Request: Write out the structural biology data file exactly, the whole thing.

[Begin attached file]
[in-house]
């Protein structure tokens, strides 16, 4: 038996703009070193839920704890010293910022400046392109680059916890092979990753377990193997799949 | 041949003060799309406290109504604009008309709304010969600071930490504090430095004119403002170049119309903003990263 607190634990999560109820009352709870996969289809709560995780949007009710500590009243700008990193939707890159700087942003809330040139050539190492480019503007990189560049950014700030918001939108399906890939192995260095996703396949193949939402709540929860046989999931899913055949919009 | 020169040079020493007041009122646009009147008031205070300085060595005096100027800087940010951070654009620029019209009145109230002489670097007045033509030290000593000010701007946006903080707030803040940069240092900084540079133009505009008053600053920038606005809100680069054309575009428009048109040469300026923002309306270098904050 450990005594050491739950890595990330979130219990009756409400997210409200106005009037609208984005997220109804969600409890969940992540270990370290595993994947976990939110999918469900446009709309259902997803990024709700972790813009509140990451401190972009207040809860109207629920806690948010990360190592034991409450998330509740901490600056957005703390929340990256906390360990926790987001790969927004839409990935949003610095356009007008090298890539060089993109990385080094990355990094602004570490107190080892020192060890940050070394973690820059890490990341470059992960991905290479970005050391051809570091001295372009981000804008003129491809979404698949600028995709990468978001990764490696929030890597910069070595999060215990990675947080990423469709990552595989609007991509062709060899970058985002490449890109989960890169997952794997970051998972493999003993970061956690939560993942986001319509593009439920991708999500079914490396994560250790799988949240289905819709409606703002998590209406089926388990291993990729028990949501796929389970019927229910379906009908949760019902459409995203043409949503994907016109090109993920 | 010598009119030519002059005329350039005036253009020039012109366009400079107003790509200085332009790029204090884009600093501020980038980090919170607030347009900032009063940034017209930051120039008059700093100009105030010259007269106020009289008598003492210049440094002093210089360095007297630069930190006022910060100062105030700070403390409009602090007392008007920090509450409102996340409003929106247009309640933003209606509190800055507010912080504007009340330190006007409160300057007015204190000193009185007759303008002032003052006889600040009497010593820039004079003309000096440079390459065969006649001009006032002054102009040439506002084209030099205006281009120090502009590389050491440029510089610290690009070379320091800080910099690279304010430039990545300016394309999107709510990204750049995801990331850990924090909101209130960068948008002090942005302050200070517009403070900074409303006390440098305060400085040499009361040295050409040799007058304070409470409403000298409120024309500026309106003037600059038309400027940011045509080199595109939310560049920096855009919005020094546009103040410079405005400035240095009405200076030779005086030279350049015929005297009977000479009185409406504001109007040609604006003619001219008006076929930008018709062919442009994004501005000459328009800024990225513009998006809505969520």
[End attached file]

[in-house]
């Protein structure tokens, strides 16, 4: 038996703009070193839920704890010293910022400046392109680059916890092979990753377990193997799949 | 041949003060799309406290109504604009008309709304010969600071930490504090430095004119403002170049119309903003990263 607190634990999560109820009352709870996969289809709560995780949007009710500590009243700008990193939707890159700087942003809330040139050539190492480019503007990189560049950014700030918001939108399906890939192995260095996703396949193949939402709540929860046989999931899913055949919009 | 020169040079020493007041009122646009009147008031205070300085060595005096100027800087940010951070654009620029019209009145109230002489670097007045033509030290000593000010701007946006903080707030803040940069240092900084540079133009505009008053600053920038606005809100680069054309575009428009048109040469300026923002309306270098904050 450990005594050491739950890595990330979130219990009756409400997210409200106005009037609208984005997220109804969600409890969940992540270990370290595993994947976990939110999918469900446009709309259902997803990024709700972790813009509140990451401190972009207040809860109207629920806690948010990360190592034991409450998330509740901490600056957005703390929340990256906390360990926790987001790969927004839409990935949003610095356009007008090298890539060089993109990385080094990355990094602004570490107190080892020192060890940050070394973690820059890490990341470059992960991905290479970005050391051809570091001295372009981000804008003129491809979404698949600028995709990468978001990764490696929030890597910069070595999060215990990675947080990423469709990552595989609007991509062709060899970058985002490449890109989960890169997952794997970051998972493999003993970061956690939560993942986001319509593009439920991708999500079914490396994560250790799988949240289905819709409606703002998590209406089926388990291993990729028990949501796929389970019927229910379906009908949760019902459409995203043409949503994907016109090109993920 | 010598009119030519002059005329350039005036253009020039012109366009400079107003790509200085332009790029204090884009600093501020980038980090919170607030347009900032009063940034017209930051120039008059700093100009105030010259007269106020009289008598003492210049440094002093210089360095007297630069930190006022910060100062105030700070403390409009602090007392008007920090509450409102996340409003929106247009309640933003209606509190800055507010912080504007009340330190006007409160300057007015204190000193009185007759303008002032003052006889600040009497010593820039004079003309000096440079390459065969006649001009006032002054102009040439506002084209030099205006281009120090502009590389050491440029510089610290690009070379320091800080910099690279304010430039990545300016394309999107709510990204750049995801990331850990924090909101209130960068948008002090942005302050200070517009403070900074409303006390440098305060400085040499009361040295050409040799007058304070409470409403000298409120024309500026309106003037600059038309400027940011045509080199595109939310560049920096855009919005020094546009103040410079405005400035240095009405200076030779005086030279350049015929005297009977000479009185409406504001109007040609604006003619001219008006076929930008018709062919442009994004501005000459328009800024990225513009998006809505969520």